As a non-contracting party to the 1993 Hague Convention on Protection of Children and Co-operation in Respect of Inter-country Adoption, Nigerian inter-country adoptions are not 'Convention' adoptions nor are they afforded ‘recognition’ in a straightforward way. In the UK, an application to the High Court under the inherent jurisdiction for the recognition of a foreign order is the only route available to the applicants and remains the only route available for Nigerian adoption orders. This article argues that the benefits for Nigeria of acceding to the 1993 Hague Convention are far reaching, the default position of recognition at common law is not sustainable. The best interests and welfare of the Nigerian child demands a robust and protective practice of inter-country adoption and the recognition of foreign adoptions.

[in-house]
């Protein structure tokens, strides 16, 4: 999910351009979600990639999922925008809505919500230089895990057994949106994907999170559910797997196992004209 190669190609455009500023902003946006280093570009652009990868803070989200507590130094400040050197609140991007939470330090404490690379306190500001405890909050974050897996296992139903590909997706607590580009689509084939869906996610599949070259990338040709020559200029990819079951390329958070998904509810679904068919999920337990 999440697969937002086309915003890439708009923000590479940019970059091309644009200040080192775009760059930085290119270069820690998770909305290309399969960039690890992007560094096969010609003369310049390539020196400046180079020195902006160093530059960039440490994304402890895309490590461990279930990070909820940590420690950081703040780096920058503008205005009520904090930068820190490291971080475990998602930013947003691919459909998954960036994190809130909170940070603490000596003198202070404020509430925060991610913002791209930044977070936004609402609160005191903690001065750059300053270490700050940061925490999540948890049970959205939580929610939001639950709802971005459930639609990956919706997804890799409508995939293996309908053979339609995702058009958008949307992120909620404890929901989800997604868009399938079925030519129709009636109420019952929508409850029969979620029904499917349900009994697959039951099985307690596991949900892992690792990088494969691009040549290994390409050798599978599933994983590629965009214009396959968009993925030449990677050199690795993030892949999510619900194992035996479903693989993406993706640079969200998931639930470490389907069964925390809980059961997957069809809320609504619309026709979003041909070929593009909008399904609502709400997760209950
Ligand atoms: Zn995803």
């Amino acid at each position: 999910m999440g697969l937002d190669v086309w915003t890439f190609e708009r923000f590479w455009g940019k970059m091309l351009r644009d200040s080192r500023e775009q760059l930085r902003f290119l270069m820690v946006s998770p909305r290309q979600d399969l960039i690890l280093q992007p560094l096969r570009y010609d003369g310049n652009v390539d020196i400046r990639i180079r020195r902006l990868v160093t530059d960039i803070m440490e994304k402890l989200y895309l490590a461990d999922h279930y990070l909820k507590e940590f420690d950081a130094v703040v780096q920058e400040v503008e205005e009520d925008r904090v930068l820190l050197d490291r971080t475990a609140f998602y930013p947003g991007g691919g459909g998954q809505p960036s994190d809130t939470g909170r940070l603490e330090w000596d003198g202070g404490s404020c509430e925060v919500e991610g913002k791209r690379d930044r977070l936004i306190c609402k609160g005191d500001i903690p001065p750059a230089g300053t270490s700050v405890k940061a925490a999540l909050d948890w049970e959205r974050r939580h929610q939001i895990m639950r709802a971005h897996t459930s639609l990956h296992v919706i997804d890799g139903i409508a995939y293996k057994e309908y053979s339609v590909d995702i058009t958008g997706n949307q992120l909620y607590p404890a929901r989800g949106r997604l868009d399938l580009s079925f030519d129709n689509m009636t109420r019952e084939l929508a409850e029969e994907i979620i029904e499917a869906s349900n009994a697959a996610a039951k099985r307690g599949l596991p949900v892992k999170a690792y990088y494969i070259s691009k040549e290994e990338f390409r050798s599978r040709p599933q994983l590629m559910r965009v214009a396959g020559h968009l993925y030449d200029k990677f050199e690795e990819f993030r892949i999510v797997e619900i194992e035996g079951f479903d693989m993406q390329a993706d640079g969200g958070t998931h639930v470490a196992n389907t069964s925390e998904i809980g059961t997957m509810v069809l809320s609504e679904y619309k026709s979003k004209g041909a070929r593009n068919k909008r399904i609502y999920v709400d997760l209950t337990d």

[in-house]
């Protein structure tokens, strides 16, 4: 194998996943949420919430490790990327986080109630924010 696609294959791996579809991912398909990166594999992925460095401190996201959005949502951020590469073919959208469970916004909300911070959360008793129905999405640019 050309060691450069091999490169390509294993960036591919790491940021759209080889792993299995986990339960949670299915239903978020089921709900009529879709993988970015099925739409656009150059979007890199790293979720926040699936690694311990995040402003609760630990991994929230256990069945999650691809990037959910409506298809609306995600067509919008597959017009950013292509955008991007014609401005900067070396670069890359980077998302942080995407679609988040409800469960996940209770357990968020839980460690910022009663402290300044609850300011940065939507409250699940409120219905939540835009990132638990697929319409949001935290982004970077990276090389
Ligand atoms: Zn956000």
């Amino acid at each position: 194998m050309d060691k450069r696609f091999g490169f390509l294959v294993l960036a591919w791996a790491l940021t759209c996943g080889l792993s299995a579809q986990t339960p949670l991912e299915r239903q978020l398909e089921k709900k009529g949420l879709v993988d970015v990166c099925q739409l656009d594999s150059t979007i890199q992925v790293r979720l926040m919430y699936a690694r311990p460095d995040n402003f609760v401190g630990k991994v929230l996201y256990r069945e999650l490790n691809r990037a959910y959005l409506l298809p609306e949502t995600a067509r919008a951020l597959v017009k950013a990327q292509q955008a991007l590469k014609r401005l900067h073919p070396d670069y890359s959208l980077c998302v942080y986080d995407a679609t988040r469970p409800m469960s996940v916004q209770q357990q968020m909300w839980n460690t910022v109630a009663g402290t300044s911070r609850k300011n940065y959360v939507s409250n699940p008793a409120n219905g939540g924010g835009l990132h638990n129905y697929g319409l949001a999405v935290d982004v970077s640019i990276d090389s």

|Journal||Journal of Law, Policy and Globalization|
|Publication status||Published - 30 Jun 2020|
- Intercountry adoption
- recognition of foreign adoption
- children rights
- protection of children
- 1993 Hague Convention